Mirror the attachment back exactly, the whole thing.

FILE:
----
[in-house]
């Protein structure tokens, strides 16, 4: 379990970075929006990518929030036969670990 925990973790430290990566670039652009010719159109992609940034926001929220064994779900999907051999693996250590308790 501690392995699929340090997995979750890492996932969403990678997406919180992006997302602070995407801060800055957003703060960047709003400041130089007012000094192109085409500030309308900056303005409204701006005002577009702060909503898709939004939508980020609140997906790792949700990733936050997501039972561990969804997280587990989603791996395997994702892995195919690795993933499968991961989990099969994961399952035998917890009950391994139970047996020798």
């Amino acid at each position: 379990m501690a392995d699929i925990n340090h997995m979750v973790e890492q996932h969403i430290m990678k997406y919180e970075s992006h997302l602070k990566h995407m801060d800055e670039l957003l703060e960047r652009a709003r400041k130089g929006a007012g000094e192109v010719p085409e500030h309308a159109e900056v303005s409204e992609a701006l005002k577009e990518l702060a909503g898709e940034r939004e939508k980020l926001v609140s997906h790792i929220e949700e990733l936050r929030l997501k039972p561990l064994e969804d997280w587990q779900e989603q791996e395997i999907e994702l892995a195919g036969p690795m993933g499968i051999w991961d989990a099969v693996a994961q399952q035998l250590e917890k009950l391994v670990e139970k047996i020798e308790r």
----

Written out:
[in-house]
């Protein structure tokens, strides 16, 4: 379990970075929006990518929030036969670990 925990973790430290990566670039652009010719159109992609940034926001929220064994779900999907051999693996250590308790 501690392995699929340090997995979750890492996932969403990678997406919180992006997302602070995407801060800055957003703060960047709003400041130089007012000094192109085409500030309308900056303005409204701006005002577009702060909503898709939004939508980020609140997906790792949700990733936050997501039972561990969804997280587990989603791996395997994702892995195919690795993933499968991961989990099969994961399952035998917890009950391994139970047996020798």
């Amino acid at each position: 379990m501690a392995d699929i925990n340090h997995m979750v973790e890492q996932h969403i430290m990678k997406y919180e970075s992006h997302l602070k990566h995407m801060d800055e670039l957003l703060e960047r652009a709003r400041k130089g929006a007012g000094e192109v010719p085409e500030h309308a159109e900056v303005s409204e992609a701006l005002k577009e990518l702060a909503g898709e940034r939004e939508k980020l926001v609140s997906h790792i929220e949700e990733l936050r929030l997501k039972p561990l064994e969804d997280w587990q779900e989603q791996e395997i999907e994702l892995a195919g036969p690795m993933g499968i051999w991961d989990a099969v693996a994961q399952q035998l250590e917890k009950l391994v670990e139970k047996i020798e308790r």